Nation-Based Sovereign-Based Government

Thinking About Early Years and Beyond…

October 25, 2019

Treaty 2 Territory – Life Long Learning Circle Keeper and Research Assistant have been spending time looking at and thinking about First Nations schools, Education Acts, and Early Years transitioning. Culture and language are almost always at the forefront when education planning discussions take place among First Nations peoples. We hope to preserve, to renew and to revitalize our ways, integrating and centering them while at the same time utilizing the Western system.

Ways in which First Nations and other Indigenous peoples are doing this important work are through language nests (and programs), culture camps (schools & community-based), community history courses (school-initiated), First Nations (Indigenous) Studies courses, Elders and Knowledge-Keepers in the school, land-based learning, and much more.

If most language speakers among First Nations peoples are of the ages 35+, how do First Nations continue the important work of maintaining and teaching the language throughout Life Long Learning? Many may feel that the focus needs to be in early years–with the little ones–as studies show that children have the highest ability to learn language from the age of three until about puberty. Of course, if a baby is fully immersed in the language at home he or she will learn the language. According to, if one parent is fluent that parent should fully immerse the child in the language at home; however, if the child has not been immersed by the fluent parent then it is best to wait until the child is two and a half years old to begin teaching the language. Having said that, we know that the fluent language speakers in First Nations communities were immersed in the language at home–they think, speak, and dream in the language. Does this mean that we worry less about Western credentials for teaching and simply bring language speakers into early years settings (especially if the parents and/or caregivers of children are not fluent)? What does an early learning program such as this look like? What happens when that child returns home where the language is not spoken? Are parents willing to learn what they can so that they, too, can speak the language at home?

When we think about little ones and their learning, learning begins at home, at birth, and it continues throughout a lifetime; hence, Life Long Learning. First Nations are working hard to support the early learning of little ones. It would seem that most communities wish to support parents and caregivers at home to prepare little ones for transition into school; not only in language and culture, but with the skills and education required to participate in today’s society as well. Health Centres may initiate parenting, literacy, and nutrition programs. And many communities now have Jordan’s Principle, Head Start, daycares and Nursery & Kindergarten.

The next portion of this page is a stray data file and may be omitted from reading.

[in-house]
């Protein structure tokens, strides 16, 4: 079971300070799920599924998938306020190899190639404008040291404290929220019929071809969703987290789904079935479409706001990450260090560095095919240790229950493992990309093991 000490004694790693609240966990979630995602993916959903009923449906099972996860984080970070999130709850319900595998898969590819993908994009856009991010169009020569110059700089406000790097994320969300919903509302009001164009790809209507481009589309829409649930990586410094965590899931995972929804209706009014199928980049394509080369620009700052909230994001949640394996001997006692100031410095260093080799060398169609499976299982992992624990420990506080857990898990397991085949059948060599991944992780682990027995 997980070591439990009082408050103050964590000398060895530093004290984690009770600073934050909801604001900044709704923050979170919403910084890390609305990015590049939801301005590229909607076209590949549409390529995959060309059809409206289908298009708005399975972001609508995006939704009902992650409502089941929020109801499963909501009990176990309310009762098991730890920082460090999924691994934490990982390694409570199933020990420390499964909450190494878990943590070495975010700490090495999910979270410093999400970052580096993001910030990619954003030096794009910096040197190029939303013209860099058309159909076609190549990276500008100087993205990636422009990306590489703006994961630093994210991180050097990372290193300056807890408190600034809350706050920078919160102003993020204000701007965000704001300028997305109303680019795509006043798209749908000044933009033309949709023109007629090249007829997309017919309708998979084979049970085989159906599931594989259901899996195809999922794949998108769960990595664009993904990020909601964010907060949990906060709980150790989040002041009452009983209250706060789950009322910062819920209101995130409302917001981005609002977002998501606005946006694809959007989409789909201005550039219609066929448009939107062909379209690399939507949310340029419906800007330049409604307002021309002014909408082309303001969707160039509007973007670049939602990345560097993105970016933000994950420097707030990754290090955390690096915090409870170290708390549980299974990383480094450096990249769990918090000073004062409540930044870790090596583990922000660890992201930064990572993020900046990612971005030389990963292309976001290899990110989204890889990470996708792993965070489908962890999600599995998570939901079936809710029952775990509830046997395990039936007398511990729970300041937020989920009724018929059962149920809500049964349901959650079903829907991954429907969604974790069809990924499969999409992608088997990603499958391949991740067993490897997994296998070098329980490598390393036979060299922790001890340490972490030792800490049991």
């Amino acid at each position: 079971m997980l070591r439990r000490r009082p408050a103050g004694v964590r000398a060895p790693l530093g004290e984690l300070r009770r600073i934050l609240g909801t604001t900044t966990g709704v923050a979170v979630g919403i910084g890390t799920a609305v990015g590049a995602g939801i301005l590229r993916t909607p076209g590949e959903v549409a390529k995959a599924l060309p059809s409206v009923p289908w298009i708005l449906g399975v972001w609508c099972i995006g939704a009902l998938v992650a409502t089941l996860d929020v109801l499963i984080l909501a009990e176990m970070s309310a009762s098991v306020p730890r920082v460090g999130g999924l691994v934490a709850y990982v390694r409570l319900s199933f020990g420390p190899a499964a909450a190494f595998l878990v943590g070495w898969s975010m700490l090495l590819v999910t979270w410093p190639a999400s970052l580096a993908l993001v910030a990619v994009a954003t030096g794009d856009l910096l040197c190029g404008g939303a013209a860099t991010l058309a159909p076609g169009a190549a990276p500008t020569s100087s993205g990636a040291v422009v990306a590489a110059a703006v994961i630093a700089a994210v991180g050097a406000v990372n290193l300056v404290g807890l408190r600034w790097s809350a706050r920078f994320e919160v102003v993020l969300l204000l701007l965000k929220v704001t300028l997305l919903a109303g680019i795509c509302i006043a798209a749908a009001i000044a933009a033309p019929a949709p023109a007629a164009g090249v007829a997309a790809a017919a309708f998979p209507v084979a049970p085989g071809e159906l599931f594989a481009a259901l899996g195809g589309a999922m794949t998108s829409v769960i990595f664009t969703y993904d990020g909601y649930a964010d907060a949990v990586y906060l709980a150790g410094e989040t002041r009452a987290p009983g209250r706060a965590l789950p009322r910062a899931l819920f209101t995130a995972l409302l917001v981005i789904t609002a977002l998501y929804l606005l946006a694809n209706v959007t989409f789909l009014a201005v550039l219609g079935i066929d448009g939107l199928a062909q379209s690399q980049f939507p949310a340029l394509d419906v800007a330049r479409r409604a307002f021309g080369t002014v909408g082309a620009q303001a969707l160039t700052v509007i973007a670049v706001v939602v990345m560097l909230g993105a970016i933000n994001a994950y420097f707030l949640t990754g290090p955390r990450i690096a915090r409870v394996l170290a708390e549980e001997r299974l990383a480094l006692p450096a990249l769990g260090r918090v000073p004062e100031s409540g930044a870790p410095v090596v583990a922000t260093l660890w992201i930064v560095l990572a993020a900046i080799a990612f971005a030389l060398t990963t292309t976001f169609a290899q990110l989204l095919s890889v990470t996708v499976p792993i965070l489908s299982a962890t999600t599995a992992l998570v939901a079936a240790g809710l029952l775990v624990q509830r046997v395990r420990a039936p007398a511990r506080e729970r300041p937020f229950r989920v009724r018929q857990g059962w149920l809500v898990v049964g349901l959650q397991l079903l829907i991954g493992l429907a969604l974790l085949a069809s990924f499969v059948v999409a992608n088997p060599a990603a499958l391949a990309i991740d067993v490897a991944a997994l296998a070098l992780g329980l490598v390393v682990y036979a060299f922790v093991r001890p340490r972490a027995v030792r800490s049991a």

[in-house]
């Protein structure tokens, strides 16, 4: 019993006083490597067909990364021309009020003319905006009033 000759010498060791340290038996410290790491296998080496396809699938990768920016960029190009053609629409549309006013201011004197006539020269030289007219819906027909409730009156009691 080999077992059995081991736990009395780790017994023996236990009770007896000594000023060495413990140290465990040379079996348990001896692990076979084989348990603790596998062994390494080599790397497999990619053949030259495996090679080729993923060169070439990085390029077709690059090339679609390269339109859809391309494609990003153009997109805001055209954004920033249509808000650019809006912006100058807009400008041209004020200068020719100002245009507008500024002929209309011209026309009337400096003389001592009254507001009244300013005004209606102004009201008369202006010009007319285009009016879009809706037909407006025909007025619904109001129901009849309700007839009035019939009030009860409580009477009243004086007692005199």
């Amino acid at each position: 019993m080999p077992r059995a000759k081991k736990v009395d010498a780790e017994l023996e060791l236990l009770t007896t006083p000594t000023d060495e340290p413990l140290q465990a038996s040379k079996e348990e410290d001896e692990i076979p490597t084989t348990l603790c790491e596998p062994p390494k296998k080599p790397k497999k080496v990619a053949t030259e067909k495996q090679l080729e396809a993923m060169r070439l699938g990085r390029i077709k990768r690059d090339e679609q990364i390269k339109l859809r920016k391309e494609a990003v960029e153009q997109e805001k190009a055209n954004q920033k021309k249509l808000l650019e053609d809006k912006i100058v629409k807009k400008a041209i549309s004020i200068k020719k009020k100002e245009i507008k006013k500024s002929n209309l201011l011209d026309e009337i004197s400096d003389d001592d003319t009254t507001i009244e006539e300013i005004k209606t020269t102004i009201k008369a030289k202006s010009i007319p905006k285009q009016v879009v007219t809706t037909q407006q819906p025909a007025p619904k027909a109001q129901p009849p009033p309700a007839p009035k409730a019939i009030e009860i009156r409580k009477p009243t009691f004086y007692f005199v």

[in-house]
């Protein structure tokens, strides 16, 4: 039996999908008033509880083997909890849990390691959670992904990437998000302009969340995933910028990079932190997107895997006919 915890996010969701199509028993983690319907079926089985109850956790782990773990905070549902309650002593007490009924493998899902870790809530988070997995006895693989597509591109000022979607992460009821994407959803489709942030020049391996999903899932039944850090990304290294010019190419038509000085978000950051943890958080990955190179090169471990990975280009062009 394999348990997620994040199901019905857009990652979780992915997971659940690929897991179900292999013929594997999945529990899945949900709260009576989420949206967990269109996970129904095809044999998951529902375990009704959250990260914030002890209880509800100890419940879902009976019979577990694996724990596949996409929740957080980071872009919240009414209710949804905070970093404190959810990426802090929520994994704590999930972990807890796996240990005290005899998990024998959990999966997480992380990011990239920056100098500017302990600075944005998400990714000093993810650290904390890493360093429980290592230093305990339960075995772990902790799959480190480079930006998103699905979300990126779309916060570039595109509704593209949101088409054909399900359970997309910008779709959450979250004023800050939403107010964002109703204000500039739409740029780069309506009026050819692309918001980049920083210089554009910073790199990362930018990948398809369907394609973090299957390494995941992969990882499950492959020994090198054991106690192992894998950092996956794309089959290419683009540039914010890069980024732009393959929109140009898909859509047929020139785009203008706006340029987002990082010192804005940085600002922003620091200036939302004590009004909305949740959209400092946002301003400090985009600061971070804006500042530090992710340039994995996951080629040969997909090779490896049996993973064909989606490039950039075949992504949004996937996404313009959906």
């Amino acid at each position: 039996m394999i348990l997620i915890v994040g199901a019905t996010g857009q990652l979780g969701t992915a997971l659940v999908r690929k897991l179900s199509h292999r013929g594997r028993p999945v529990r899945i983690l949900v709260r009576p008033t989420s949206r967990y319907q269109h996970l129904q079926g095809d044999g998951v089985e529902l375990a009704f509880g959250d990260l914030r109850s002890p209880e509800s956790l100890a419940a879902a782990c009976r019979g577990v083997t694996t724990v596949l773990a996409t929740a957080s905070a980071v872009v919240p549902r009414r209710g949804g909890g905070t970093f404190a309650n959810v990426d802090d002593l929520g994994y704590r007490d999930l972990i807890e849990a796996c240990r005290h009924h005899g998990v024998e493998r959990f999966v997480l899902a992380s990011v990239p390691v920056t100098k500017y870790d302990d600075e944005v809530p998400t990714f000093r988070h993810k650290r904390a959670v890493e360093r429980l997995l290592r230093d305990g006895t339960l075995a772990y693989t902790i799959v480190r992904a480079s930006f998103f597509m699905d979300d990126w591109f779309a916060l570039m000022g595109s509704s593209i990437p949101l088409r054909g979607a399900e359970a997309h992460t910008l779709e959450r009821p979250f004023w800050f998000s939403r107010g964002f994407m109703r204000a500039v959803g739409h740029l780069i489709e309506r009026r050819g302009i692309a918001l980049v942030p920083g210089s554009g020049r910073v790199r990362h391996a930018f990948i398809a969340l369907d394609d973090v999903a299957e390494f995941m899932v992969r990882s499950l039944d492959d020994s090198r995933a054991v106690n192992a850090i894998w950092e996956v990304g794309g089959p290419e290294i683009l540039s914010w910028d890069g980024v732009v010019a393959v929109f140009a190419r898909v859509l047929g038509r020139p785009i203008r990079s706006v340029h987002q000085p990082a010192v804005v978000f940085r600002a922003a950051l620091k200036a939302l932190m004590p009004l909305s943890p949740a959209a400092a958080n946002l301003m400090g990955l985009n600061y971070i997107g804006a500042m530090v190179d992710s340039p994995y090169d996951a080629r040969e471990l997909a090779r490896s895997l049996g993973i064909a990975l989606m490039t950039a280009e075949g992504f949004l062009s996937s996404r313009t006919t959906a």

According to York Region District School Board, good early years (birth to Gr. 3) transition plans consist of building continuity for little ones. That is, creating environments that address local needs and priorities (ie. language and culture). Programs in community become partners actively working together to build on this continuity in learning. And partners make a plan to ease the transition of early years, to Kindergarten, to primary grades. What can this look like from a First Nations’ perspective? Or to push the question further, what can transition plans look like for older students in middle school, junior high, and high school? There are First Nations who have active transition programs for high school students to move into post-secondary which is very beneficial.

There is school in Albuquerque, New Mexico that is Indigenous-focused: Native American Community Academy. Students learn the language and culture. Academic standard is high. According to the School of Education at the University of Colorado (2018), 86% of students who attend this school are economically disadvantaged and “seventy-five percent of NACA students have parents who have never attended college, yet 100 percent of the past four graduating classes have been accepted into a college program.” Indeed, New Mexico is a distance away from First Nations here in what is now Canada, but the Nations there would have a common experience with colonization and it seems many are doing the important work of undoing the effects of colonization.

This hard work will continue as we think about the education of little ones, youth, and community members: Life Long Learning. The hard work to preserve, renew, and revitalize language and culture within communities and learning environments will continue…

I once heard someone say that speaking just one word of your language is an act of resistance. A seemingly small act but by doing it you are maintaining (and passing on) that one word. What is your word?

Last modified: October 25, 2019

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